# Why is that $b$ so non-trivial?

I found this interesting (to me, at least) when I was solving this problem:

"Let $a_1,a_2,...,a_n,b,k$ be positive reals so that $a_1+a_2+...+a_n \le nk$. Prove that: $(a_1+b)(a_2+b)...(a_n+b) \le (k+b)^n$."

At first, my thought was: "Oh, so it's obvious that $k^n \ge a_1*a_2* ... *a_n$. But what about the $b$? There's no way to throw it away." And right now, I'm stuck at that exact point. Reverse Rearrangement doesn't seem to work, and there is a "seemingly" trivial solution using Buffalo Way, but I want to find a "better" way than just plug-and-bash.

So, my question is: Is there a "good-looking" way to solve the problem? If there is, what is your inspiration?

Any help would be greatly appreciated. Thanks for reading!

P/S: If you can find any counterexamples, please tell me immediately and I will delete/edit this note. Note by Steven Jim
4 years ago

This discussion board is a place to discuss our Daily Challenges and the math and science related to those challenges. Explanations are more than just a solution — they should explain the steps and thinking strategies that you used to obtain the solution. Comments should further the discussion of math and science.

When posting on Brilliant:

• Use the emojis to react to an explanation, whether you're congratulating a job well done , or just really confused .
• Ask specific questions about the challenge or the steps in somebody's explanation. Well-posed questions can add a lot to the discussion, but posting "I don't understand!" doesn't help anyone.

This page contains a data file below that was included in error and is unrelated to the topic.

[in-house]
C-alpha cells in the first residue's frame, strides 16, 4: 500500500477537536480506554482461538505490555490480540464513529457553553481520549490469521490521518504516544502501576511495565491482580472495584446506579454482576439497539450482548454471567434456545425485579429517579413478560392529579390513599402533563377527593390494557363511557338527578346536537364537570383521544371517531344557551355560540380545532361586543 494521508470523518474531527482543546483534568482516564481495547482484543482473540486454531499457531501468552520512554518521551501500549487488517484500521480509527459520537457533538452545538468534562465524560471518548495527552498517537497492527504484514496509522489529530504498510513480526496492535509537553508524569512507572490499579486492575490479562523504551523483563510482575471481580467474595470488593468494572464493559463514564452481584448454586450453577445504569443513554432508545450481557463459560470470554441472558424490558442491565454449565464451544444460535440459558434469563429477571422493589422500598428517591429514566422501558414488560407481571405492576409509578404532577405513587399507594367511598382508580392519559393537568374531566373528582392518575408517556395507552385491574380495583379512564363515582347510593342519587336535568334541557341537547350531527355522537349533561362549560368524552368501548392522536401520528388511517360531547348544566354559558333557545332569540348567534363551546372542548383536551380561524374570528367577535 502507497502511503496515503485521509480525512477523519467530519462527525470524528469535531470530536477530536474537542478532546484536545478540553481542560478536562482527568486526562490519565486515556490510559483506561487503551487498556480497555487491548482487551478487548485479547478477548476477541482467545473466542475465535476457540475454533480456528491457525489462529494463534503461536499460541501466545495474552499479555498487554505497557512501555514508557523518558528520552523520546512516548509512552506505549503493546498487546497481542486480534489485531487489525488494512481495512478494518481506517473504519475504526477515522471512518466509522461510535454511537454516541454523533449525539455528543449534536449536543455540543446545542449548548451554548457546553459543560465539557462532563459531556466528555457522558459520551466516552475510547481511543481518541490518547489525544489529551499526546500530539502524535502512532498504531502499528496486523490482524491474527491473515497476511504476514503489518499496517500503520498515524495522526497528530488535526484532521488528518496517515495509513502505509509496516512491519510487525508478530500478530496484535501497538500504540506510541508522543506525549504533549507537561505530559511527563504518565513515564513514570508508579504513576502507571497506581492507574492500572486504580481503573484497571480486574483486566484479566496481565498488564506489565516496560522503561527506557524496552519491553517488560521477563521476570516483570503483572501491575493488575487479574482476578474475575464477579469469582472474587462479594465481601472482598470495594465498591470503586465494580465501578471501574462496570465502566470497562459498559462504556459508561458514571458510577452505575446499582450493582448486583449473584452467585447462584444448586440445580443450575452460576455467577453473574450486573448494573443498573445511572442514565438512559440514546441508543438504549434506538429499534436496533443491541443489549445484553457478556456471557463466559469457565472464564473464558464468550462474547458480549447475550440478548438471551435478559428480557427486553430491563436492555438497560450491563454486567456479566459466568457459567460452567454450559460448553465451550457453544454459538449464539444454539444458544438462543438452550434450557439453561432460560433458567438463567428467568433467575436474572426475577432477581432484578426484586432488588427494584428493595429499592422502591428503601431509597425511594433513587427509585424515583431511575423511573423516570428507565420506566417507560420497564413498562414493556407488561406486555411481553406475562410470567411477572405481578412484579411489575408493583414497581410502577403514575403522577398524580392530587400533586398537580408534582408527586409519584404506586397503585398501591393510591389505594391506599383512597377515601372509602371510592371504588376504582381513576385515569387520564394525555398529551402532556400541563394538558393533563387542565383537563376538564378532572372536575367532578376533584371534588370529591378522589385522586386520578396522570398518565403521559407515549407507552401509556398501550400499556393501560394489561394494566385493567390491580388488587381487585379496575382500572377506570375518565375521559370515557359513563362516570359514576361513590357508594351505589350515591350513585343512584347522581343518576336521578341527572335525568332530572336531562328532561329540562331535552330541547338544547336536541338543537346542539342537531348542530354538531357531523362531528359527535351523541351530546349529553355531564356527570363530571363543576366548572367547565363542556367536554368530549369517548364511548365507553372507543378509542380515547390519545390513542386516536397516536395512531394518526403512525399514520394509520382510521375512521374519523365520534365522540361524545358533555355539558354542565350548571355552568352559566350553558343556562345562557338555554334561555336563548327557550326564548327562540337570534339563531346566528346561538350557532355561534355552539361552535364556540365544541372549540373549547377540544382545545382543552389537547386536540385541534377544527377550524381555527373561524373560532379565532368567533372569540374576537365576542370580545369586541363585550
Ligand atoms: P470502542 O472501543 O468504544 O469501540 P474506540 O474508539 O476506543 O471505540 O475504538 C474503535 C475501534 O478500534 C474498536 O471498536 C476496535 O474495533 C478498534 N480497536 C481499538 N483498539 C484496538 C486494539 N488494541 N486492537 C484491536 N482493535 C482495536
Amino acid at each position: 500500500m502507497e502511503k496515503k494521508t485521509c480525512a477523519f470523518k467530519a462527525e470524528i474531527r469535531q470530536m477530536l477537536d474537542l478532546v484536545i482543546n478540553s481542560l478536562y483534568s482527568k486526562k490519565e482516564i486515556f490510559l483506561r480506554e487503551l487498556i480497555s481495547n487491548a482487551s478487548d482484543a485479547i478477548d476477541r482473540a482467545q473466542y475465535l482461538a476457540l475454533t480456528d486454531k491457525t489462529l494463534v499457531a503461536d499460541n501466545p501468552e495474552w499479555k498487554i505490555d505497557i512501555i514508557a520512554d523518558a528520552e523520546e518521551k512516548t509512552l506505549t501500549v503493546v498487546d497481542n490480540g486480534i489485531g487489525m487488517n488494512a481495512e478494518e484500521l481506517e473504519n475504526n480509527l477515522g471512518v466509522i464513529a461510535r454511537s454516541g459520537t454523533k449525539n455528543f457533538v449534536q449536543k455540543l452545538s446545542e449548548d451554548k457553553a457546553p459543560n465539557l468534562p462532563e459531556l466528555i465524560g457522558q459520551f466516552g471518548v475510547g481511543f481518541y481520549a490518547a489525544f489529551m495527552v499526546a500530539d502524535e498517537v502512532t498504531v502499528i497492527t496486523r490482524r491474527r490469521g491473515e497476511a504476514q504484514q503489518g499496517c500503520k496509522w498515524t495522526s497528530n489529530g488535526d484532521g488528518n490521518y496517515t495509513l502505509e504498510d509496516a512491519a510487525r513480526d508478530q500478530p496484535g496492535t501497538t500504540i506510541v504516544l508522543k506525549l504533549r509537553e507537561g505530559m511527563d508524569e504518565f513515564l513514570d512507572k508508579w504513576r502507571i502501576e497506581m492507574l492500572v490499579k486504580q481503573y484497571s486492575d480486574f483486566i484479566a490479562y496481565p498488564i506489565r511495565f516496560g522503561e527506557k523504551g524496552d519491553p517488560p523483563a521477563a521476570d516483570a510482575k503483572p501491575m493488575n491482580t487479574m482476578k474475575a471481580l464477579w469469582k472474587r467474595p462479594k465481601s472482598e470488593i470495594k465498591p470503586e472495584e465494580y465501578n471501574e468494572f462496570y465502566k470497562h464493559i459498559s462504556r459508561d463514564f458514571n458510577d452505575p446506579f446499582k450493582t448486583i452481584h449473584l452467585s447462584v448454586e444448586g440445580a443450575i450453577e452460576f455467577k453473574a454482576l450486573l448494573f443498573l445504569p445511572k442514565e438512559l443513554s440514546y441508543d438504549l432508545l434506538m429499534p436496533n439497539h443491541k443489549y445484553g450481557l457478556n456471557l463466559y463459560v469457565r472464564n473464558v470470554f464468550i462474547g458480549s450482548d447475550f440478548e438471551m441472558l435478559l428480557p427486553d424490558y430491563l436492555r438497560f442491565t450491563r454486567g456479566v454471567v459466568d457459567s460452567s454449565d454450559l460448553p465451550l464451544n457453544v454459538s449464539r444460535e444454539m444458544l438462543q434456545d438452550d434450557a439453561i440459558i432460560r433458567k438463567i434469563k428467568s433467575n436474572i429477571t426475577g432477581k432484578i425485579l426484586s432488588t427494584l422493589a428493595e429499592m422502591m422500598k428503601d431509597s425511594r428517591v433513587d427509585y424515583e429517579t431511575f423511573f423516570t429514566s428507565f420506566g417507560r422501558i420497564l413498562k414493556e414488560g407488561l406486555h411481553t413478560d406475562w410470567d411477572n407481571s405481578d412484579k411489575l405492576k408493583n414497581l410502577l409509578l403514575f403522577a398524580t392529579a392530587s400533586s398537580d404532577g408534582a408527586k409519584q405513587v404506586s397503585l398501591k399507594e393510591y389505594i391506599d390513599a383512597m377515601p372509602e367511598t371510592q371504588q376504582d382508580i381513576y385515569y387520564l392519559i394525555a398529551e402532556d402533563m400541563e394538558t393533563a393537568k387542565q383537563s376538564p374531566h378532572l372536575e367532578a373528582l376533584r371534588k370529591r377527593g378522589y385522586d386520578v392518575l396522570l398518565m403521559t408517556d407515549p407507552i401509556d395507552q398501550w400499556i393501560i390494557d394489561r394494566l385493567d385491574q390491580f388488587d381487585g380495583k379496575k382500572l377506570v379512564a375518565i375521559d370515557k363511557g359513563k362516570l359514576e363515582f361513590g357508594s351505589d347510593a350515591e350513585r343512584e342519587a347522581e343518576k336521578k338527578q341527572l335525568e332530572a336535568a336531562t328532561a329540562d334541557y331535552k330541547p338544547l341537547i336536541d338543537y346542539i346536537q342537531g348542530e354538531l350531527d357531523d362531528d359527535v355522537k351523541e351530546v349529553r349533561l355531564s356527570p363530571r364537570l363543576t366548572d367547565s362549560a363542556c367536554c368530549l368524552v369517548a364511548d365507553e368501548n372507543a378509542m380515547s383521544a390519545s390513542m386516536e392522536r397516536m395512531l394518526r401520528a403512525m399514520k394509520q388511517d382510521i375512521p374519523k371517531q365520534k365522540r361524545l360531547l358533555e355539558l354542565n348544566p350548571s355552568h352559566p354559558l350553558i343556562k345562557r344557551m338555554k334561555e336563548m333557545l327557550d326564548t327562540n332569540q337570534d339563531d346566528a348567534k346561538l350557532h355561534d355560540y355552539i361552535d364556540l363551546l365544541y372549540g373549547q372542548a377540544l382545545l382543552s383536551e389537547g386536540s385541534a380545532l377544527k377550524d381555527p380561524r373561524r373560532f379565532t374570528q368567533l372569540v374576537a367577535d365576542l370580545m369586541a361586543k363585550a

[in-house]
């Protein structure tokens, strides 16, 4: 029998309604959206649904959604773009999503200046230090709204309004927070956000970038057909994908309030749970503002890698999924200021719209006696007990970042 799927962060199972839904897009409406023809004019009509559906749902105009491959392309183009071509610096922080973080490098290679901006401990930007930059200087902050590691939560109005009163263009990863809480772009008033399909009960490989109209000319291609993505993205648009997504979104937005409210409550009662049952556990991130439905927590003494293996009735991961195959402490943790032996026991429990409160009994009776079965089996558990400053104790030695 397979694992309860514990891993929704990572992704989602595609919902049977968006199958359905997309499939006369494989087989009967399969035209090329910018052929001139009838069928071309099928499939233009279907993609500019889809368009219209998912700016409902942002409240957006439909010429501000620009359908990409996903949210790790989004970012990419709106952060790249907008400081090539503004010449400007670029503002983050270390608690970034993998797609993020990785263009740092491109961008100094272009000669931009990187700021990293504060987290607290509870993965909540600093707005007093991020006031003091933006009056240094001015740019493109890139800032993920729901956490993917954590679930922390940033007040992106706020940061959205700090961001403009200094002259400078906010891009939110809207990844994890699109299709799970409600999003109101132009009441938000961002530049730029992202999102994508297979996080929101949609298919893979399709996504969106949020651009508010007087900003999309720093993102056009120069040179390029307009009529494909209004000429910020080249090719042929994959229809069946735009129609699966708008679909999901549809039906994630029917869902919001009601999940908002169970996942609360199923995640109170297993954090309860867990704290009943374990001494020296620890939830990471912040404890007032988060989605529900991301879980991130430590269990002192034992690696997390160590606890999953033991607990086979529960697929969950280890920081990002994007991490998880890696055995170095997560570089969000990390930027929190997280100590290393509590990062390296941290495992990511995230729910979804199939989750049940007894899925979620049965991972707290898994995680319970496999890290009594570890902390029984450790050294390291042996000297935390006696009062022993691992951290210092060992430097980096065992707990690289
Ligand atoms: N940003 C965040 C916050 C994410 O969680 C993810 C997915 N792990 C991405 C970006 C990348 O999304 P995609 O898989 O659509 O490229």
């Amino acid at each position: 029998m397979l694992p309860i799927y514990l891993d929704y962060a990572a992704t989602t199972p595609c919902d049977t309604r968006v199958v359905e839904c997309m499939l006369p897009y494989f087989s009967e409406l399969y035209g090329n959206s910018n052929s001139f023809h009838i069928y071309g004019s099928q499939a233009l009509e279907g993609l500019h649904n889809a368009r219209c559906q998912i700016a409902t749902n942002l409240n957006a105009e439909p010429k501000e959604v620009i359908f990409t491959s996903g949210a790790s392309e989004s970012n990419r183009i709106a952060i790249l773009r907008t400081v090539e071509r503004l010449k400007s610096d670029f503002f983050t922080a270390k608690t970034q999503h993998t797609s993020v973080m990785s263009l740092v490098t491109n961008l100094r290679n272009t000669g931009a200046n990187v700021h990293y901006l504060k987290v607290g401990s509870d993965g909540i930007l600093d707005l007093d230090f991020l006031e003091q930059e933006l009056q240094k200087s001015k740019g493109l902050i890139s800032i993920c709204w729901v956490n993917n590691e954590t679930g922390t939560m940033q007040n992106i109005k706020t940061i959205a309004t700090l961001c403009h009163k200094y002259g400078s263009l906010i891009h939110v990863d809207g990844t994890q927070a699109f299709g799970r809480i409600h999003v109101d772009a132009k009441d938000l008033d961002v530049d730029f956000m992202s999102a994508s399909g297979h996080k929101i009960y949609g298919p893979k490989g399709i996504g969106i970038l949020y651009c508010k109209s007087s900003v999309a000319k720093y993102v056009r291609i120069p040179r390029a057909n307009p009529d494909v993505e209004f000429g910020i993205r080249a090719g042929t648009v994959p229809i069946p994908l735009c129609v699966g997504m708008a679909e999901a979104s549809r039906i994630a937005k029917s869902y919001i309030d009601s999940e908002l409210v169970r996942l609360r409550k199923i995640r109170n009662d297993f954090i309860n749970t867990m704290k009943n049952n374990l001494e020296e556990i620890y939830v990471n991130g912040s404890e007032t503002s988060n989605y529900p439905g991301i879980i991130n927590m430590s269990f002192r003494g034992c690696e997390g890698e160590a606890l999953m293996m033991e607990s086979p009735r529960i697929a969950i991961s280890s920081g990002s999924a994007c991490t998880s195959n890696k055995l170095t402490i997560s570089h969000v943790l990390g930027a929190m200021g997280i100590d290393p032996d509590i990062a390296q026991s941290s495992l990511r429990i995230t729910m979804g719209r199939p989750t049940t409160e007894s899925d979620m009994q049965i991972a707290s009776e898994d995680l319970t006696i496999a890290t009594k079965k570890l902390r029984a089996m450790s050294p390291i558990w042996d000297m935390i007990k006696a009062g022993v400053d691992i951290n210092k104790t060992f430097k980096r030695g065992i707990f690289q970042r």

• Try to contribute something new to the discussion, whether it is an extension, generalization or other idea related to the challenge.

MarkdownAppears as
*italics* or _italics_ italics
**bold** or __bold__ bold
- bulleted- list
• bulleted
• list
1. numbered2. list
1. numbered
2. list
Note: you must add a full line of space before and after lists for them to show up correctly
paragraph 1paragraph 2

paragraph 1

paragraph 2

[example link](https://brilliant.org)example link
> This is a quote
This is a quote
    # I indented these lines
# 4 spaces, and now they show
# up as a code block.

print "hello world"
# I indented these lines
# 4 spaces, and now they show
# up as a code block.

print "hello world"
MathAppears as
Remember to wrap math in $$ ... $$ or $ ... $ to ensure proper formatting.
2 \times 3 $2 \times 3$
2^{34} $2^{34}$
a_{i-1} $a_{i-1}$
\frac{2}{3} $\frac{2}{3}$
\sqrt{2} $\sqrt{2}$
\sum_{i=1}^3 $\sum_{i=1}^3$
\sin \theta $\sin \theta$
\boxed{123} $\boxed{123}$

Sort by:

If you've proven $k^n \ge a_1 a_2 \ldots a_n$ for any $a_1, a_2, \ldots, a_n, k$, substitute $k \gets k+b$ and $a_i \gets a_i+b$ and you're done.

Another method: aim to maximize $(a_1+b) (a_2+b) \ldots (a_n+b)$. Prove that if $\sum a_i < nk$ then this product is not maximized. Prove that if there is any $a_i \neq a_j$ then this product is also not maximized. So the maximum of the product is achieved when $a_i = k$ for all $i$, done.

- 4 years ago

That is actually the one I've been thinking about: I can't guarantee that the substitution will fit. If I could then I think this problem would've been too easy as it's so trivial.

- 4 years ago

It works. Prove the special case $k'^n \ge a'_1 a'_2 \ldots a'_n$, and use it as a lemma.

- 4 years ago

By AM-GM, \begin{aligned} \sqrt[n]{(a_1 + b)(a_2 + b) \dotsm (a_n + b)} &\le \frac{(a_1 + b) + (a_2 + b) + \dots + (a_n + b)}{n} \\ &= \frac{a_1 + a_2 + \dots + a_n}{n} + b \\ &\le k + b. \end{aligned} Therefore, $(a_1 + b)(a_2 + b) \dotsm (a_n + b) \le (k + b)^n.$

- 3 years, 12 months ago

In other words, direct AM-GM works.

You might be thinking of another problem, namely $\prod ( a_i + b ) \leq ( \sqrt[n]{\prod a_i} + b ) ^n$.

Staff - 4 years ago

Thanks for mentioning.

- 4 years ago

What is "Buffalo way"? Is this some new inequality trick?

- 4 years ago